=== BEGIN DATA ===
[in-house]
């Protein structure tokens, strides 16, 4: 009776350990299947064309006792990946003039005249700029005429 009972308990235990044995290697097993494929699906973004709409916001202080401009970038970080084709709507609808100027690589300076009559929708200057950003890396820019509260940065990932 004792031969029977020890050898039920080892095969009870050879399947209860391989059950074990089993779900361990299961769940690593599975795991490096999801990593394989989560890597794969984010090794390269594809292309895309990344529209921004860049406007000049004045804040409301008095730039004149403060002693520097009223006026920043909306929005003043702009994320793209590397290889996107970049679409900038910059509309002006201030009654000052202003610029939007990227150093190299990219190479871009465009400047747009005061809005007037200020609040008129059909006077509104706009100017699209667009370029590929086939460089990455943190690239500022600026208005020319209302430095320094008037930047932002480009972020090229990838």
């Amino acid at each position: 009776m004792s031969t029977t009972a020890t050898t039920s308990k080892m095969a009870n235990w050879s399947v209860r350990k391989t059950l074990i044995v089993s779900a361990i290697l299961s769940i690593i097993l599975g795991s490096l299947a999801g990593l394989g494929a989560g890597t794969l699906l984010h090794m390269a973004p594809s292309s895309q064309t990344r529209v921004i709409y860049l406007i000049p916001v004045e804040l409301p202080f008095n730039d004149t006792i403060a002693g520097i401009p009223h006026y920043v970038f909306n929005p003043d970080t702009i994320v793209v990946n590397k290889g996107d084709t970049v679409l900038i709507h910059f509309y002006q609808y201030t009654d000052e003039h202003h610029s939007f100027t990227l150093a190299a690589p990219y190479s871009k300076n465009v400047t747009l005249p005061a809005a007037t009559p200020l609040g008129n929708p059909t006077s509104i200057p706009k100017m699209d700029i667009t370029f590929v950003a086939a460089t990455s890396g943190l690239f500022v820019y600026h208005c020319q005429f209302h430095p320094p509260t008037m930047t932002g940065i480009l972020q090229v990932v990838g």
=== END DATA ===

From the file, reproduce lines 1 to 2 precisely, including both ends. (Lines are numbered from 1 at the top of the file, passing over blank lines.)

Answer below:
[in-house]
């Protein structure tokens, strides 16, 4: 009776350990299947064309006792990946003039005249700029005429 009972308990235990044995290697097993494929699906973004709409916001202080401009970038970080084709709507609808100027690589300076009559929708200057950003890396820019509260940065990932 004792031969029977020890050898039920080892095969009870050879399947209860391989059950074990089993779900361990299961769940690593599975795991490096999801990593394989989560890597794969984010090794390269594809292309895309990344529209921004860049406007000049004045804040409301008095730039004149403060002693520097009223006026920043909306929005003043702009994320793209590397290889996107970049679409900038910059509309002006201030009654000052202003610029939007990227150093190299990219190479871009465009400047747009005061809005007037200020609040008129059909006077509104706009100017699209667009370029590929086939460089990455943190690239500022600026208005020319209302430095320094008037930047932002480009972020090229990838």